At 38, Carolyn Nash had a good job, no apparent struggles and few conscious regrets—save, perhaps, her weight and her childlessness. She remedies the latter by fostering and then adopting 3-year-old Abel, a victim of unspeakable parental abuse, most of it sexual. The consequences are predictable and agonizing. Abel is charmingly innocent yet uncontrollably violent, and as he grows, so do his PTSD symptoms. He refuses to bathe, he fails in school. Thrown toys become thrown punches, then smashed windshields. Psychiatrists are consulted, police called. Special education, home-schooling, hospitalizations, meds—all resources are tried and exhausted. Yet Nash remains indefatigable, wrestling with her son (literally) and with her inner demons and repressed memories, haltingly revealed in sessions with her therapist. Through the lens of Abel's trauma, Nash peers into her own nightmares—she too feels deformed and unlovable—and learns their sick source. The book is structured almost entirely in short, dramatic episodes, a technique Nash uses skillfully, though the dialogue at times grows repetitive and similar scenes tend to pile up. A bit of condensing and narrative summarizing would have propelled events more quickly and provided perspective on this 18-year saga. And although Nash faithfully records Abel's words and behavior, for much of the book he remains a cipher. Only late in the story, when the troubled teen turns violently on Nash herself, do we get a penetrating glimpse into Abel's beating heart, where his triggers, his alienation and his lifelong struggle come into searing focus. Here Nash gives us Abel in full, and we see with our own eyes how the measure of this young man is also the measure of the woman who raised him—with pure, dogged, unrelenting, overwhelming, at times selfish, often desperate, boundless, evergreen love. This was her treatment and her cure. We know it by its common term—mothering.A sobering but uplifting tale of love that never gives up; dramatically told, ultimately rewarding.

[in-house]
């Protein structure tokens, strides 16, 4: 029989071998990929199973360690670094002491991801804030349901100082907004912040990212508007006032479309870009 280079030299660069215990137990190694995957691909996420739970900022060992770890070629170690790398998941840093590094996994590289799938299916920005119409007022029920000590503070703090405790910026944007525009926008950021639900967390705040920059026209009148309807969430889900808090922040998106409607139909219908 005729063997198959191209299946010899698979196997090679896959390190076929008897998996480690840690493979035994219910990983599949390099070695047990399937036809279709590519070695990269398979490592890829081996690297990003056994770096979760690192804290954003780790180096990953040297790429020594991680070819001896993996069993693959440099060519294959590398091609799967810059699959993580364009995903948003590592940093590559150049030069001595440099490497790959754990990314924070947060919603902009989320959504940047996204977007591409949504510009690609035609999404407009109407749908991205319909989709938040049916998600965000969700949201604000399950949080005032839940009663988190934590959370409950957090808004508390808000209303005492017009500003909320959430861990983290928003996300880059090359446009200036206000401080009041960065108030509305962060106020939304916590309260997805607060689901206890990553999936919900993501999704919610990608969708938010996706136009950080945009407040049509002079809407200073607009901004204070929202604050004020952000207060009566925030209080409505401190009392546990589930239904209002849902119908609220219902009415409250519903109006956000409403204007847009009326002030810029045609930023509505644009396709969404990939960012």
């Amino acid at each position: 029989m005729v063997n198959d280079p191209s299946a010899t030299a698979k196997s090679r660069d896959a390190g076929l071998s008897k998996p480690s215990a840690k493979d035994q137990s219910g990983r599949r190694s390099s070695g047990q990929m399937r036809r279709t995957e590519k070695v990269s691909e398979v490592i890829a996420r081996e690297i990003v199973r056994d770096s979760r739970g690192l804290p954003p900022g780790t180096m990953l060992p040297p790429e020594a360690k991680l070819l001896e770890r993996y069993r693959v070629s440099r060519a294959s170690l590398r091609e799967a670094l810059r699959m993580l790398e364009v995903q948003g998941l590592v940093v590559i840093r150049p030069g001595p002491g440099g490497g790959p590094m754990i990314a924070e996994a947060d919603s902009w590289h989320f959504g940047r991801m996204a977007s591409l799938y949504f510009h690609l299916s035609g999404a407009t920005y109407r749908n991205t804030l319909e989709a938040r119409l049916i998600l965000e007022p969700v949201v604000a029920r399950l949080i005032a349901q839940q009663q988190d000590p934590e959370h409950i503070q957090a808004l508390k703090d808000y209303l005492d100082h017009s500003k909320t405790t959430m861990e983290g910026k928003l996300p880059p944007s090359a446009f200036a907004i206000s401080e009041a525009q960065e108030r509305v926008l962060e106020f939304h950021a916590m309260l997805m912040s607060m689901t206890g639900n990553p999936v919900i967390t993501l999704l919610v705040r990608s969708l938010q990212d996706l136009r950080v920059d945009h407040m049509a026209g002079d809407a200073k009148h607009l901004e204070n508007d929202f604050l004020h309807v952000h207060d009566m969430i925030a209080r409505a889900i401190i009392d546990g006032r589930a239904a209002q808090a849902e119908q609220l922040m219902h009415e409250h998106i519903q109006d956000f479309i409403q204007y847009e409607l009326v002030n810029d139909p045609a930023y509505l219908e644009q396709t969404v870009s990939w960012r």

The Open-Hearted Way to Open Adoption: Helping Your Child Grow Up Whole